'American Pastoral' Review: Ewan McGregor Doesn't Do Philip Roth Justice

Actor's directorial debut tackles author's ambitious historical drama – and misses the mark by a mile

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'American Pastoral' Review: Ewan McGregor Doesn't Do Philip Roth Justice
Ewan McGregor tackles Philip Roth's ambitious 'American Pastoral' for his directorial debut – and according to Peter Travers, the results aren't good.

The better the book, the worse the movie – that sad-but-true rule has few exceptions. And American Pastoral, first-time director Ewan McGregor's calamitous take on Phillip Roth's Pulitzer-winning 1997 novel, is awful enough to cement the rule in stone. McGregor and screenwriter John Romano misread the novel at every turn, draining it of life, power and purpose. Curiously, the Scottish actor-turned-filmmaker has miscast himself in the lead role of Seymour Irving Levov, a Jewish athlete from Newark, New Jersey, who is nicknamed the Swede because of his Nordic good looks – blond hair, blue eyes, strapping build. The man is indisputably handsome, but otherwise constitutionally alien to all things Swede. It throws the movie off right out of the gate.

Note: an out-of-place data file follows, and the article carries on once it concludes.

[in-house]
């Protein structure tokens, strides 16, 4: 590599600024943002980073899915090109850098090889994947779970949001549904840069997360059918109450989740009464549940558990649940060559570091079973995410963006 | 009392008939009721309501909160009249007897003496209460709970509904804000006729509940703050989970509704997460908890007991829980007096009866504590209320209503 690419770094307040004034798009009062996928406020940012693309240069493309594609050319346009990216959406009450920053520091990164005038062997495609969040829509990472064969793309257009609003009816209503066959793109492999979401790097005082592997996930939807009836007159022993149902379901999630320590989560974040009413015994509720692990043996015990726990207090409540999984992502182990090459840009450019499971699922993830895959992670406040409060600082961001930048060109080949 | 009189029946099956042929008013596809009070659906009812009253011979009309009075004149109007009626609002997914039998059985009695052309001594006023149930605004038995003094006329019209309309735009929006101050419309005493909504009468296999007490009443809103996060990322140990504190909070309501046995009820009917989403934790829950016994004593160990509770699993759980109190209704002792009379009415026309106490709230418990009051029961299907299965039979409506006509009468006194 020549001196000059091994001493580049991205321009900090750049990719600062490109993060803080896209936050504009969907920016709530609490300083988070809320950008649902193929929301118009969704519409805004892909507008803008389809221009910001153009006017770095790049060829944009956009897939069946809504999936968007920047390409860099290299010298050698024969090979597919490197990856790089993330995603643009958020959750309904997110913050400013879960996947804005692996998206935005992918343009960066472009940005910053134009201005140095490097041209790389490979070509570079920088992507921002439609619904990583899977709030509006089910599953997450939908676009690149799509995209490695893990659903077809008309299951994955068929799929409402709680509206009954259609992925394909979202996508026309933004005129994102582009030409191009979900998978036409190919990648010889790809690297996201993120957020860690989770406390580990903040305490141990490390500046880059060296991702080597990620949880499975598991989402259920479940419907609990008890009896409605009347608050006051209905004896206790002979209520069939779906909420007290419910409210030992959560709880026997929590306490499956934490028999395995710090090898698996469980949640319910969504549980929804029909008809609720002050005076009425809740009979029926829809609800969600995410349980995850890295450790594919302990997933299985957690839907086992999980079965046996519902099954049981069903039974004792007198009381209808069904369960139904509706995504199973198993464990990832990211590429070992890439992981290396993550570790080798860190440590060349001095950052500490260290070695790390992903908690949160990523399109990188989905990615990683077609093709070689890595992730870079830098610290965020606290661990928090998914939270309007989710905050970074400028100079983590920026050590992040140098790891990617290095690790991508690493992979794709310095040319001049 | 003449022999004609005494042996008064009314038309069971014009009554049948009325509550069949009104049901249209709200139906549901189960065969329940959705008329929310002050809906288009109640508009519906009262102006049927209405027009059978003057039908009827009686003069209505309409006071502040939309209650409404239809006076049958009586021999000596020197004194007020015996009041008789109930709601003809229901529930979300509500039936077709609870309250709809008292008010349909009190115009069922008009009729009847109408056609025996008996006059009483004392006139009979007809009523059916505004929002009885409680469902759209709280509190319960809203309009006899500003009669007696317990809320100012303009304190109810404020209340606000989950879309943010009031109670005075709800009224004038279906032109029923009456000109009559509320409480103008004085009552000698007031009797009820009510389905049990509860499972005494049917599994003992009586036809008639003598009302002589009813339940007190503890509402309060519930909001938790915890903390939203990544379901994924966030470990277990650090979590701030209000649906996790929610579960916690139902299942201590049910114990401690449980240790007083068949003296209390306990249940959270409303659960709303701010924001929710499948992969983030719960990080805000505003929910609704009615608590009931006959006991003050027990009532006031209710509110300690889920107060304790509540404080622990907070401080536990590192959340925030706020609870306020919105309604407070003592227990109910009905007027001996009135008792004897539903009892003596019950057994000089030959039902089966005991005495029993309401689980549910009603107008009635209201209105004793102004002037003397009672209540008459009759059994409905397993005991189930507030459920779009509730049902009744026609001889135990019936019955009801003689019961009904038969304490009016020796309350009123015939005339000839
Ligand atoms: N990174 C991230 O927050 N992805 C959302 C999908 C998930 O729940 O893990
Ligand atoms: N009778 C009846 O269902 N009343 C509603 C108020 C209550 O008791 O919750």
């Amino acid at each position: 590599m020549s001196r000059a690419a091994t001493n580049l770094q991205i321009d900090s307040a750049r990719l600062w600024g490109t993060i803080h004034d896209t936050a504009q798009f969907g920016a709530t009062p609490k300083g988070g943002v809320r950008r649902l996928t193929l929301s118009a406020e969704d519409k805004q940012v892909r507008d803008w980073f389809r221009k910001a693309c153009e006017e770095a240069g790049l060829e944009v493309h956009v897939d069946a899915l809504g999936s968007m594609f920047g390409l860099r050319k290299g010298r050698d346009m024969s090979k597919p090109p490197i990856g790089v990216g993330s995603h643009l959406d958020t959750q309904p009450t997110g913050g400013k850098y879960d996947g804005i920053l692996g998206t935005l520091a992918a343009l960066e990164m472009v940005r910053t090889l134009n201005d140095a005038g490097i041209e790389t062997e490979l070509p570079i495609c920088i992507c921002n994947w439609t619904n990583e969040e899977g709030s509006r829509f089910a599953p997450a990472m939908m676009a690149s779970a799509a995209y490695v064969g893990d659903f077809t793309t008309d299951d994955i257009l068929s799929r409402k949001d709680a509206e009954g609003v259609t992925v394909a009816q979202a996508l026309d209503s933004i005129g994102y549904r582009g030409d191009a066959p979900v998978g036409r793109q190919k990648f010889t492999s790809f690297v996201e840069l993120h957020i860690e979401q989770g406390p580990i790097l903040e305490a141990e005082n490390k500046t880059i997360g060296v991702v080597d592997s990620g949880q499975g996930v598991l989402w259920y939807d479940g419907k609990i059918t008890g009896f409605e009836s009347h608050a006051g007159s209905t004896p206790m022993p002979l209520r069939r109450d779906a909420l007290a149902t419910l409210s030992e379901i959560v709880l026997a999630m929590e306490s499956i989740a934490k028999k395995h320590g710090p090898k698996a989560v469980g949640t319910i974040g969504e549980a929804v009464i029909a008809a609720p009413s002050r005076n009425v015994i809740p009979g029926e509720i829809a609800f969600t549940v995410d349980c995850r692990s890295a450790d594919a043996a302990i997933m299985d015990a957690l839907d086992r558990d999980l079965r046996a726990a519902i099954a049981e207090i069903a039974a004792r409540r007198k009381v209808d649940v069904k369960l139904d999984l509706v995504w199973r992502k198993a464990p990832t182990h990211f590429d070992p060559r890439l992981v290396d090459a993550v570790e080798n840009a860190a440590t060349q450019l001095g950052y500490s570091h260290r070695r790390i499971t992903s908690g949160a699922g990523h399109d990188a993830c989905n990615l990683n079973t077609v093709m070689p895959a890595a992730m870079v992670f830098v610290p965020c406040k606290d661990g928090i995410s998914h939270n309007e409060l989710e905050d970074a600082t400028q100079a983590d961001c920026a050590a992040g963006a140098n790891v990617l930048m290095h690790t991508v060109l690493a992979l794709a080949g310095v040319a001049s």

In post-war America, Swede had it all: school football hero, Marine vet, gatekeeper of his father's glove factory with a staff that's 80-percent black, suburban-mansion owner, husband to shiksa beauty queen Dawn Dwyer (Jennifer Connelly) and devoted dad to stuttering teen Merry (Dakota Fanning). She's the perfect daughter until, well, she isn’t – and to Roth, Merry reps the social upheavals of the late 1960s and early 1970s, when militant groups like the Weathermen took violent action against the conflict in Vietnam by "bringing the war home, baby." That means bombs, detonated in the heart of the good old USA. And when Merry participates in blowing up a local post office (killing the proprietor) and takes refuge with a radical cell, Swede's world falls apart.

In the mythic reach of his novel, Roth contrasts the false optimism of life after wartime with Jewish assimilation, race riots and a political fanaticism that finds current relevance in Isis terrorism. Not that McGregor's film notices; by trying to shove Roth's epic vision into a two-hour cinematic translation. hr reduces the film to an outline and the actors to cardboard cutouts. Nothing resonates, not even a reunion of father and daughter that plays as predictable when it should be shattering.

Look, it's not that all Roth novels are DOA at the multiplex: This year, screenwriter-turned-first-time director James Schamus made something fresh and vital out of the author's 2008 novel Indignation. But American Pastoral, Roth's magnum opus, needed a film revolutionary on the order of Paul Thomas Anderson, Alejandro González Iñárritu or the Coen brothers to re-imagine it for the screen. McGregor's timid approach does no one any favors, including Roth – and especially the audience.